900 - prints
200 - Shipping
75 dollars/hour both shooting and processing

don't know how many hours that will be but I'm assuming it will be close to 15 at least.

Cheers,


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Steve ­ Parr
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Aug 16, 2007 17:50 |  #12
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Transcendence wrote in post #3735620 (external link)
Not to mention how bad it hurts our market. We all want the work but when someone can go get the same thing done for 500.00 when it really should be at least 1,200, then what does that do for all of us?

I've never believed that one person should be overly concerned with whether or not another person can get work.

Costs should be figured out, compensation for time should be included, shipping, etc., and a quote given based on what the person actually doing the work is comfortable with, not based on someone else being able to get a job...


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grphx
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Aug 16, 2007 19:15 |  #13

Steve Parr wrote in post #3740332 (external link)
I've never believed that one person should be overly concerned with whether or not another person can get work.

Costs should be figured out, compensation for time should be included, shipping, etc., and a quote given based on what the person actually doing the work is comfortable with, not based on someone else being able to get a job...


...and this is coming from someone who has a few L-series lens. I agree 100%!


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MJPhotos24
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Aug 16, 2007 22:40 |  #14

Steve Parr wrote in post #3740332 (external link)
I've never believed that one person should be overly concerned with whether or not another person can get work.

Costs should be figured out, compensation for time should be included, shipping, etc., and a quote given based on what the person actually doing the work is comfortable with, not based on someone else being able to get a job...

Well, I think the point was to not underprice and undercut the industry as a whole, and not so much what other people are getting job wise. There's way to many people out there now that think they are professional photographers when they're not. To many people undercut pro photographers, do lesser quality work, but land a job because they're cheap, and then never get hired again because the quality sucked, and yet companies still go looking for the cheap hires to do it all over again. Now I'm not saying you can't beat or match someones offer, I've done it but there's always that number (figured out by so many factors) that once it gets below that you walk as a professional. I've walked and had companies come back saying "we messed up", and personally I'd rather work for people who give a darn about the quality than joe schmoe who don't. It's pretty much every profession, but yet people do not take photography as serious as something like having having a new addition built on the house. If someone comes in with low prices for that then the owner will ask "why is it so cheap", photography on the other hand "oh yay! we saved money!" --- even though the quality isn't as good.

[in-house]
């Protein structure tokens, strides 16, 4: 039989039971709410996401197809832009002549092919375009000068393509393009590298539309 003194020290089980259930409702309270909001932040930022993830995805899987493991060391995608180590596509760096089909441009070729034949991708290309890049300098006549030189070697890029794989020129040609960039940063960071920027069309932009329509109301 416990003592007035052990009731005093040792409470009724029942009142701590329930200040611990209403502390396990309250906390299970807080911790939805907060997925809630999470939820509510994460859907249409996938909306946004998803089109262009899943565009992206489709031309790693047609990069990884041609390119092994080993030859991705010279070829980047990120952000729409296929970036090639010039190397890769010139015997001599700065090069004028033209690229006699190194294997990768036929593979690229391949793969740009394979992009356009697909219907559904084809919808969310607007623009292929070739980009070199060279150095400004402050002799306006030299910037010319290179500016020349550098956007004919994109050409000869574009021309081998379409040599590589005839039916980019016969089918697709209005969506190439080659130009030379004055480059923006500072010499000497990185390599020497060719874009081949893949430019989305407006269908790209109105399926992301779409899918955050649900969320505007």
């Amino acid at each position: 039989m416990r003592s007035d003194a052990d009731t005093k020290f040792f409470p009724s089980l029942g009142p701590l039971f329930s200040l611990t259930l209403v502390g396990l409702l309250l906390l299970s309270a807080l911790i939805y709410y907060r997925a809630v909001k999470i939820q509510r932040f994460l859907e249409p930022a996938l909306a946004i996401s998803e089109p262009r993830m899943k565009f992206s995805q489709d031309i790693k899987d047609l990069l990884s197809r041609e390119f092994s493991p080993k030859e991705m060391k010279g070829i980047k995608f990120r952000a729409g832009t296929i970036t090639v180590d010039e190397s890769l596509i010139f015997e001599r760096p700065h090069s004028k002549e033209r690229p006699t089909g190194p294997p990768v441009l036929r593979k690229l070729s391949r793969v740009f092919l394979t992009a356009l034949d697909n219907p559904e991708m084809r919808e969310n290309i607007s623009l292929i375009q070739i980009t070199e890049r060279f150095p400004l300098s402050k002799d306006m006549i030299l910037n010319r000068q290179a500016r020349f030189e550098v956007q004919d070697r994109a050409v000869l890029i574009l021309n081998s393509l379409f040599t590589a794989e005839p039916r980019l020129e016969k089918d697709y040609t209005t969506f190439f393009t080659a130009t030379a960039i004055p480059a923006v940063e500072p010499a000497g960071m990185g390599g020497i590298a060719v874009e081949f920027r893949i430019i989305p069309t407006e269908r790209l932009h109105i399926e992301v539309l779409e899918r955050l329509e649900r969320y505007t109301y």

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Steve ­ Parr
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Aug 16, 2007 23:08 |  #15
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MJPhotos24 wrote in post #3741673 (external link)
Well, I think the point was to not underprice and undercut the industry as a whole, and not so much what other people are getting job wise. There's way to many people out there now that think they are professional photographers when they're not. To many people undercut pro photographers, do lesser quality work, but land a job because they're cheap, and then never get hired again because the quality sucked, and yet companies still go looking for the cheap hires to do it all over again. Now I'm not saying you can't beat or match someones offer, I've done it but there's always that number (figured out by so many factors) that once it gets below that you walk as a professional. I've walked and had companies come back saying "we messed up", and personally I'd rather work for people who give a darn about the quality than joe schmoe who don't. It's pretty much every profession, but yet people do not take photography as serious as something like having having a new addition built on the house. If someone comes in with low prices for that then the owner will ask "why is it so cheap", photography on the other hand "oh yay! we saved money!" --- even though the quality isn't as good.

A little over a year ago, I shot a wedding; my one and only. I did it for $600.00. I was damn near read the riot act by "real" wedding photographers for doing it for such a small sum of money.

They insisted that I took work away from the wedding photographers trying to earn a living.

So, I asked them if they would've done it for $600.00. The answer, of course, was that they would not. But the bride and groom were unwilling to pay the prices quoted to them by "real" wedding photographers.

So, I took the job that nobody else would do, at a fee that nobody else would accept, and "real" wedding photographers wet themselves over it anyway. The whole experience left a real sour taste for these "professionals", and convinced me that I shouldn't allow myself to be concerned with whether or not someone else is able to get a job because of what I was paid.

Both me and my client were satisfied with my fee, and with the results I gave them. That's all that matters.

In my opinion, based on that experience, wedding photographers are some of the most overpaid prima donnas on the planet...


Steve